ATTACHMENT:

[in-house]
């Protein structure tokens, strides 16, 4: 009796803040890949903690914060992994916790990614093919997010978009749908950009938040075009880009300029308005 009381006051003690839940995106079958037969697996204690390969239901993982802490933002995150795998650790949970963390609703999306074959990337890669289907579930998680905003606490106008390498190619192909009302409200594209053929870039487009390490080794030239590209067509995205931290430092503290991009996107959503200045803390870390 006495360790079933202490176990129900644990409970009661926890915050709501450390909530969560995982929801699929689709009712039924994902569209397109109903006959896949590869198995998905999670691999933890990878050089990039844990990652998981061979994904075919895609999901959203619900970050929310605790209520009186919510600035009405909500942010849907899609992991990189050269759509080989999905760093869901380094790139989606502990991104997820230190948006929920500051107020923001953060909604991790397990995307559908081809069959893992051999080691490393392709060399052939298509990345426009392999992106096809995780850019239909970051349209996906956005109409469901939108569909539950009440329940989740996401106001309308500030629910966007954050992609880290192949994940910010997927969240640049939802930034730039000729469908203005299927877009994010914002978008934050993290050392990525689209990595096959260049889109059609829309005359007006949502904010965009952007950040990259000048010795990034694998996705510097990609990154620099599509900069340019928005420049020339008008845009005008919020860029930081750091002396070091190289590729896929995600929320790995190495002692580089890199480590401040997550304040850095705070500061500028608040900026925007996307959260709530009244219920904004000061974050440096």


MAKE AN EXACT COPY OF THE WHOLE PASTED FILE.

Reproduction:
[in-house]
């Protein structure tokens, strides 16, 4: 009796803040890949903690914060992994916790990614093919997010978009749908950009938040075009880009300029308005 009381006051003690839940995106079958037969697996204690390969239901993982802490933002995150795998650790949970963390609703999306074959990337890669289907579930998680905003606490106008390498190619192909009302409200594209053929870039487009390490080794030239590209067509995205931290430092503290991009996107959503200045803390870390 006495360790079933202490176990129900644990409970009661926890915050709501450390909530969560995982929801699929689709009712039924994902569209397109109903006959896949590869198995998905999670691999933890990878050089990039844990990652998981061979994904075919895609999901959203619900970050929310605790209520009186919510600035009405909500942010849907899609992991990189050269759509080989999905760093869901380094790139989606502990991104997820230190948006929920500051107020923001953060909604991790397990995307559908081809069959893992051999080691490393392709060399052939298509990345426009392999992106096809995780850019239909970051349209996906956005109409469901939108569909539950009440329940989740996401106001309308500030629910966007954050992609880290192949994940910010997927969240640049939802930034730039000729469908203005299927877009994010914002978008934050993290050392990525689209990595096959260049889109059609829309005359007006949502904010965009952007950040990259000048010795990034694998996705510097990609990154620099599509900069340019928005420049020339008008845009005008919020860029930081750091002396070091190289590729896929995600929320790995190495002692580089890199480590401040997550304040850095705070500061500028608040900026925007996307959260709530009244219920904004000061974050440096």